You know it’s a bad day when a judge decides you need to spend some time behind bars because you didn’t delete your Facebook account. Is having a Facebook page now a crime? It seems that if you irk the wrong judge in the state of Kentucky, it just might be.

And just how do you get a judge to revoke your Facebook privileges?  Paula Asher incurred the wrath of the law for a flippant status remark she wrote about her DUI, and subsequent car accident, which involved four teenagers. This is what the Facebook felon (maybe it was only a misdemeanor, but felon sounds better) wrote:

My dumb (insert bad word here) got a dui and I hit a car…lol."

After Paula posted the comment online, a judge, at the behest of the parents of the teenagers hurt in the accident, ordered her to delete her Facebook page. Ms. Asher apologized for her drunken behavior, and for causing the crash, but she neglected to delete her Facebook account.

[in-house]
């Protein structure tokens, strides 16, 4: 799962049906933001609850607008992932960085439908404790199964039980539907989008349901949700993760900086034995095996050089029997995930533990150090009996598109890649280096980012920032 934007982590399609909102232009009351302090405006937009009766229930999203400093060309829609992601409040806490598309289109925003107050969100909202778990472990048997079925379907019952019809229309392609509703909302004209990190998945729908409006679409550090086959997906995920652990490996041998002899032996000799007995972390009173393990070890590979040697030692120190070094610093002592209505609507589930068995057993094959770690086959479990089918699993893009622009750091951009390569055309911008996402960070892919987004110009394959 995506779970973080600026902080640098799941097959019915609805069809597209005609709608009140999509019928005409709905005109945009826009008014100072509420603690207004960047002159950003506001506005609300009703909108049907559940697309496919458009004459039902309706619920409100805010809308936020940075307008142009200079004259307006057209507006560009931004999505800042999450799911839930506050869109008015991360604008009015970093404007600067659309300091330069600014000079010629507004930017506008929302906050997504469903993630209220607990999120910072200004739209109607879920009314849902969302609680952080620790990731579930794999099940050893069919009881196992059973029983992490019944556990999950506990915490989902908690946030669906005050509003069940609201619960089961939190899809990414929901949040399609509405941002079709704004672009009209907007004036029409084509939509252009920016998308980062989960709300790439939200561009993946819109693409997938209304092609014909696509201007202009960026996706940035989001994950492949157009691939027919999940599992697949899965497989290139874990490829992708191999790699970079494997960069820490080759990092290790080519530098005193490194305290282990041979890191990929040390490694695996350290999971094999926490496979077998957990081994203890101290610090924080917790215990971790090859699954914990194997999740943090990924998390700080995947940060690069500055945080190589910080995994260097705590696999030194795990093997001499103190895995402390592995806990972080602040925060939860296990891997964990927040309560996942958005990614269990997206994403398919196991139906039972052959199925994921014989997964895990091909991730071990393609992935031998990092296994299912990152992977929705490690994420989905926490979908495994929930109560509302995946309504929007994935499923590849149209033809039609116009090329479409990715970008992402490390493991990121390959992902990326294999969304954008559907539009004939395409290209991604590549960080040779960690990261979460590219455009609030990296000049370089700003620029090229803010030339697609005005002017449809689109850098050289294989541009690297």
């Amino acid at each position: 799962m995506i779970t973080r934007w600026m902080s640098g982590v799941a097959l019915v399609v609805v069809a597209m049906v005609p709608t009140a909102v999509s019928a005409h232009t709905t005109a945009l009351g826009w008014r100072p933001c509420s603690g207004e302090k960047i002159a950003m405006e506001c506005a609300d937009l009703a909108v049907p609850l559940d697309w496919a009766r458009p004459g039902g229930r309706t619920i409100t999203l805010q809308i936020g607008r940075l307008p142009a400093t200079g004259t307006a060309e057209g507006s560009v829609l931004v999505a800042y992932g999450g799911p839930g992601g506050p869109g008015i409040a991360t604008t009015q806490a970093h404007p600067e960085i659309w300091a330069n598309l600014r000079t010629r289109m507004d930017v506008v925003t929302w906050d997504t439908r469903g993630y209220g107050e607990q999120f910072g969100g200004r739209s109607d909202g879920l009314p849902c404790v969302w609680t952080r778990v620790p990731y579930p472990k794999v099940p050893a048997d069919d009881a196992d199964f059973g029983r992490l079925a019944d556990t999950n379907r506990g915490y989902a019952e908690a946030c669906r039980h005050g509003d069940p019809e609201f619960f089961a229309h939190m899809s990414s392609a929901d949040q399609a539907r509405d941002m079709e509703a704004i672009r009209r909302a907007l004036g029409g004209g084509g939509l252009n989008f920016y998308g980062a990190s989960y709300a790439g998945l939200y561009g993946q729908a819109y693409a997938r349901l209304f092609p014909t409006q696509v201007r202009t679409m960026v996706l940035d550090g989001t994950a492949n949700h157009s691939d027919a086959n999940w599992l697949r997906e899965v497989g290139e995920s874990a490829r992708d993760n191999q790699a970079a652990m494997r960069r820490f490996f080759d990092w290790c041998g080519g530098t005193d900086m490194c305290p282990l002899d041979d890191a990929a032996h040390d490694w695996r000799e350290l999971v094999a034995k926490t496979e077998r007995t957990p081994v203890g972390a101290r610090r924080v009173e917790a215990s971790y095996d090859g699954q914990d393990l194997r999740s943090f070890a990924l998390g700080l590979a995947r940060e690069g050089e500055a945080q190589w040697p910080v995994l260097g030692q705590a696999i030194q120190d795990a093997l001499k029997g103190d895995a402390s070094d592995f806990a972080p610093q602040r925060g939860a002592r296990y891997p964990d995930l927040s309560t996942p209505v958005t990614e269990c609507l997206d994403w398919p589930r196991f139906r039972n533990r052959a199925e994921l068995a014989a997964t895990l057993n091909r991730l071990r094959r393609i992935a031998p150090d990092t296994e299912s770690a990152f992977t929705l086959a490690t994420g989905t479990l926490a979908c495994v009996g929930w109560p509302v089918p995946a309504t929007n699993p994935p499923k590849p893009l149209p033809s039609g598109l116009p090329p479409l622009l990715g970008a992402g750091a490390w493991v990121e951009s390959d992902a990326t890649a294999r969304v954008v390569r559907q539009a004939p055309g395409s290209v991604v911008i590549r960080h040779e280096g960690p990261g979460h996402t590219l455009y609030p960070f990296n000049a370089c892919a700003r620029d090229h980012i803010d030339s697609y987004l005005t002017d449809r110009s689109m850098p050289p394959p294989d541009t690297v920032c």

The judge, Mary Jane Phelps, was none too pleased with Paula’s defiance, and as a result, ordered her to serve two days in jail, stating that the offending woman was in contempt of court.

Since there wasn’t any specific law referred to when Judge Phelps ordered Paula to delete her account, the defendant might be able to fight against the court’s decision on the grounds that being forced to delete her Facebook page violates her First Amendment rights to free speech.

Regardless of the outcome, Paula didn’t think the use of “lol” would have landed her in jail. She apologized profusely for her actions in person and in court, just not on Facebook –- at least, not yet.

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